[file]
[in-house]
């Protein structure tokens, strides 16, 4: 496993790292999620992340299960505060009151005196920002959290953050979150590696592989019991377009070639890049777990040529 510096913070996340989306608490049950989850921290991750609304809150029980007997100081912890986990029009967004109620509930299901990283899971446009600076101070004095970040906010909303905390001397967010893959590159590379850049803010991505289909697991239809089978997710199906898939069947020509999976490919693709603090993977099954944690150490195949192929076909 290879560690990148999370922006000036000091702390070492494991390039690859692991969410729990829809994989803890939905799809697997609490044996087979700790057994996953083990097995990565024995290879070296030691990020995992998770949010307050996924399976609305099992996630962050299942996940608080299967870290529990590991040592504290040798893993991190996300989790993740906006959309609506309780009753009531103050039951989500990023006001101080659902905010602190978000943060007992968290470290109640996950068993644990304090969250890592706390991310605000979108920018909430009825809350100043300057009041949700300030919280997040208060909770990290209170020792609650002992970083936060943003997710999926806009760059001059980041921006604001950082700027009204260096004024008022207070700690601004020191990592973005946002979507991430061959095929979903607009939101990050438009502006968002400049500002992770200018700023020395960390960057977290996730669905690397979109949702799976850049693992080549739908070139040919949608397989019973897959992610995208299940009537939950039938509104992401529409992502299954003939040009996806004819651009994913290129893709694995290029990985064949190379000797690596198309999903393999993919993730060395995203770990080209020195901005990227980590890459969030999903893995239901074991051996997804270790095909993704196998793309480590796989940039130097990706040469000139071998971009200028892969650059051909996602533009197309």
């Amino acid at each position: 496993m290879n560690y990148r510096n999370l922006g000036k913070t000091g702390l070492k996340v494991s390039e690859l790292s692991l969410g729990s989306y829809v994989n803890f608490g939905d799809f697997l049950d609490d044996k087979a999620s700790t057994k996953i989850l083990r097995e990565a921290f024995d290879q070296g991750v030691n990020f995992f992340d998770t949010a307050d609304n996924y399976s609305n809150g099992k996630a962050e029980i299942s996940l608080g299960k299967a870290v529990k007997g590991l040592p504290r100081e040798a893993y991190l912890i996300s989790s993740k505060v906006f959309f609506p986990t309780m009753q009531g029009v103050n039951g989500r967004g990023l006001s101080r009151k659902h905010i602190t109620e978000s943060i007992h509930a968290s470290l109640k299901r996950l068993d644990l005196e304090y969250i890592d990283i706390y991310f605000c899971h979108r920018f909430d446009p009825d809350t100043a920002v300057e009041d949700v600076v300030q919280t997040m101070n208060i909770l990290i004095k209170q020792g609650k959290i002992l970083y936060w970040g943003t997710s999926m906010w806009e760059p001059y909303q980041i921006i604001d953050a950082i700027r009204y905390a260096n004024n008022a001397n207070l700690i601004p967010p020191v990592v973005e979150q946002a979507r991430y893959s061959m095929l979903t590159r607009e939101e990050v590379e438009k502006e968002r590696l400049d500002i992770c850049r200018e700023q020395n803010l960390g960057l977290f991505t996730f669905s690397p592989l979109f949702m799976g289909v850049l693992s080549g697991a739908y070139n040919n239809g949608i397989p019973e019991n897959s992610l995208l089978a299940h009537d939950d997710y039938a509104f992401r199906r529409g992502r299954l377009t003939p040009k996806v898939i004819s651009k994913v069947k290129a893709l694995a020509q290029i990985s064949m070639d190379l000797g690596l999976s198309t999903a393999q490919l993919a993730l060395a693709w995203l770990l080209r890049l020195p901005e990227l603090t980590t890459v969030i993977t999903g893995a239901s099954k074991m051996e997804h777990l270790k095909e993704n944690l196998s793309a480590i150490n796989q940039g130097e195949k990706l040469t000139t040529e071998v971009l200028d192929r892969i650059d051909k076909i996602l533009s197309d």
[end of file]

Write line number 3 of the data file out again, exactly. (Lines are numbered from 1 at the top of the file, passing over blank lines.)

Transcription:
């Amino acid at each position: 496993m290879n560690y990148r510096n999370l922006g000036k913070t000091g702390l070492k996340v494991s390039e690859l790292s692991l969410g729990s989306y829809v994989n803890f608490g939905d799809f697997l049950d609490d044996k087979a999620s700790t057994k996953i989850l083990r097995e990565a921290f024995d290879q070296g991750v030691n990020f995992f992340d998770t949010a307050d609304n996924y399976s609305n809150g099992k996630a962050e029980i299942s996940l608080g299960k299967a870290v529990k007997g590991l040592p504290r100081e040798a893993y991190l912890i996300s989790s993740k505060v906006f959309f609506p986990t309780m009753q009531g029009v103050n039951g989500r967004g990023l006001s101080r009151k659902h905010i602190t109620e978000s943060i007992h509930a968290s470290l109640k299901r996950l068993d644990l005196e304090y969250i890592d990283i706390y991310f605000c899971h979108r920018f909430d446009p009825d809350t100043a920002v300057e009041d949700v600076v300030q919280t997040m101070n208060i909770l990290i004095k209170q020792g609650k959290i002992l970083y936060w970040g943003t997710s999926m906010w806009e760059p001059y909303q980041i921006i604001d953050a950082i700027r009204y905390a260096n004024n008022a001397n207070l700690i601004p967010p020191v990592v973005e979150q946002a979507r991430y893959s061959m095929l979903t590159r607009e939101e990050v590379e438009k502006e968002r590696l400049d500002i992770c850049r200018e700023q020395n803010l960390g960057l977290f991505t996730f669905s690397p592989l979109f949702m799976g289909v850049l693992s080549g697991a739908y070139n040919n239809g949608i397989p019973e019991n897959s992610l995208l089978a299940h009537d939950d997710y039938a509104f992401r199906r529409g992502r299954l377009t003939p040009k996806v898939i004819s651009k994913v069947k290129a893709l694995a020509q290029i990985s064949m070639d190379l000797g690596l999976s198309t999903a393999q490919l993919a993730l060395a693709w995203l770990l080209r890049l020195p901005e990227l603090t980590t890459v969030i993977t999903g893995a239901s099954k074991m051996e997804h777990l270790k095909e993704n944690l196998s793309a480590i150490n796989q940039g130097e195949k990706l040469t000139t040529e071998v971009l200028d192929r892969i650059d051909k076909i996602l533009s197309d």